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- To Stay or To Go?: The National Emigration Convention of 1854
- The 1853 Manual Labor College Initiative
- Bishop Henry McNeal Turner
- Mobility, Migration, and the 1855 Philadelphia National Convention
- Henry Highland Garnet's "Address"
- What Did They Eat? Where Did They Stay?
- Black Wealth and the 1843 Convention
- Black Women's Economic Power
- The First National Convention
- The "Conventions" of the Conventions: Political Rituals
- A National Press? The 1847 National Convention and the North Star
- Equality Before the Law: California Black Convention Activism, 1855-65
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Scripto | Transcribe Page
Proceedings of the Colored national convention, held in Rochester, July 6th, 7th, and 8th, 1853.
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the advocates of the rights of the Aborigines, constitute, I fear, but a small minority of the public; but the severe burdens which Caffre wars and other similar retributions are bringing upon the tax-payers of this country, will, sooner or later (if higher motives should fail,) bring a majority of the people to the opinion, that even in our dealings with Caffres, Dyaks, or New Zealanders, honesty and justice are the best policy.
I remain, very truly yours,
Joseph Sturge, Esq.”
“The following will show how the government is carrying on the war:—
"DOUBLE BARRELLED RIFLE CARBINES FOR THE CAPE.
"Three hundred and fifty double barrelled rifle carbines have been shipped in the Birkenhead steam troop ship for conveyance to the Cape of Good Hope. The rifle carbines, are for the use of the twelfth lancers, from the depot at Maidstone. A non-commissioned officer and privates practiced at the Royal Arsenal, Woolwich, a short time ago, to acquire a knowledge of their use, so as to be able to instruct their brother non-commissioned officers and privates on arrival at the head quarters of their regiment at the Cape of Good Hope. The non-commissioned officer and privates who were at Woolwich for the purpose stated, have embarked in the Birkenhead as part of the detachment of the twelfth lancers ordered to proceed, under the command of Cornet John Rolt, to the Cape, to join the regiment. The balls used in the double barrelled rifle carbines are of the conical description, found so effectual at long ranges by Mr. Lancaster, doing great execution at six hundred, or eight hundred, and in many instances one thousand yards range. The result of recent trials of small arms, gives reason to expect that a complete change in the arms of the British soldier will shortly take place; and it is contemplated to have rifled cannon made ready for experiments during the present year. Some beautiful self-acting machinery having been invented for grooving the cannon in the most perfect manner, it is expected that with rifle cannon and conical shape shot, the field artillery will attain a great range, far exceeding what can be obtained from small arm rifles.”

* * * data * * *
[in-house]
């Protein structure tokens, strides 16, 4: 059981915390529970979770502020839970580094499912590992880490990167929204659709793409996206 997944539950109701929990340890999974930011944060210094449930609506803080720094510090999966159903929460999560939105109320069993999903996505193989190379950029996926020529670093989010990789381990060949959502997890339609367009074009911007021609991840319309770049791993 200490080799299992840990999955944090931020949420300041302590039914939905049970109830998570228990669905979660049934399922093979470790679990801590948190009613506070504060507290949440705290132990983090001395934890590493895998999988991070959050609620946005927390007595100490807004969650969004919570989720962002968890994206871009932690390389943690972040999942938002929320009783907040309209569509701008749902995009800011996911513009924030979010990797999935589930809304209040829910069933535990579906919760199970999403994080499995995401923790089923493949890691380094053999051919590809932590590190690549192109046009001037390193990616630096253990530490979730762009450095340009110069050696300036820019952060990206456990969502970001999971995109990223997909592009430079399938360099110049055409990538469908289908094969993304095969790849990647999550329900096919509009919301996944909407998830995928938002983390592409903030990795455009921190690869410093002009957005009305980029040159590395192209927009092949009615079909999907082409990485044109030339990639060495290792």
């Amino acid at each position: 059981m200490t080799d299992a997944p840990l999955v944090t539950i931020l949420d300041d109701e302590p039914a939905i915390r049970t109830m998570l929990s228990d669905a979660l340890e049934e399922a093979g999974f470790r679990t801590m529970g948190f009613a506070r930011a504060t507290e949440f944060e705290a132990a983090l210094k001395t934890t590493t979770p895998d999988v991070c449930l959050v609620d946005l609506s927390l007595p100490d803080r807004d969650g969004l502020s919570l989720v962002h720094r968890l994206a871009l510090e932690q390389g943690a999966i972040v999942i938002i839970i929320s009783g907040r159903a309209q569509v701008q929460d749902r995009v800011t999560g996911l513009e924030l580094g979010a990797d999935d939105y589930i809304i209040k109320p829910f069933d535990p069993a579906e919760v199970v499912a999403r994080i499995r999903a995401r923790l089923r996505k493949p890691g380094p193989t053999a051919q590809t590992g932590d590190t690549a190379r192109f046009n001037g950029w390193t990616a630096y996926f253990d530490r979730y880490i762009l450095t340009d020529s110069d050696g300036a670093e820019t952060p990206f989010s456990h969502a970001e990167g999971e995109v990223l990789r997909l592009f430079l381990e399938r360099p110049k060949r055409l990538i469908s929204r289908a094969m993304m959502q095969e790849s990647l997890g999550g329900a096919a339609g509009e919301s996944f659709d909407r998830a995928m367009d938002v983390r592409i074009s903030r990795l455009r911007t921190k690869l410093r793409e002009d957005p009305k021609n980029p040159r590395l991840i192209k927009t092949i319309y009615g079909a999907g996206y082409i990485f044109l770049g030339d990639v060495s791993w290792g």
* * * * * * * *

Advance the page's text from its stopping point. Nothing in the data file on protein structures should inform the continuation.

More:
The following will show, Americans are willing to make joint work of it:—
"THE CAPE MAIL.
"The general screw steamshipping companys steam-packet Propontis, Captain Glover, sailed on Thursday afternoon for St. Vincent, Sierra Leone and the Cape of Good Hope. She takes as passengers for Sierra Leone the newly appointed commandant, Major OConner, Lieutenants Robinson, and Rainsforth, Ensign Minty. The Propontis takes ordinance stores and despatches for the troops, officers, c., but most interesting part of her freight consists of a venture of four hundred and fifty patent revolving pistols, brought down by Mr. Dennett, agent for Colonel CoIT, and sent to the Cape in charge of Mr. Pears, who understands thoroughly the manufacture, construction, management, and use of these formidable weapons. They are exposed, under the full cognizance of the government, for sale at a limited price, to British officers These pistols, for cavalry, weigh from three to three and a half pounds, killing at three hundred yards, and belt or navy pistols weighing less than two and a half pounds, carry a ball through a two inch plank at forty yards; they hold six balls, and are said to require less powder than the ordinary pistol.”
“LETTER FROM CAPE TOWN.
"Dates from Cape Town, S., to April 2nd, have been received at New London, by the arrival of the whale ship Julius Caesar. The only matter of general interest in this intelligence relates to the conclusion of the Caffre war, or rather the view that is taken of the mode in which this war has been brought to a close. The proclamation of the Governor General, announcing the termination of hostilities, c., c., are spoken of as written in a style of needless glorificationit is said that the Caffres are not beaten after all, that the Hottentots are not crushed; and that the Gaikans have not been exterminated; but that the present peace is the result of the anxiety of both parties to cease
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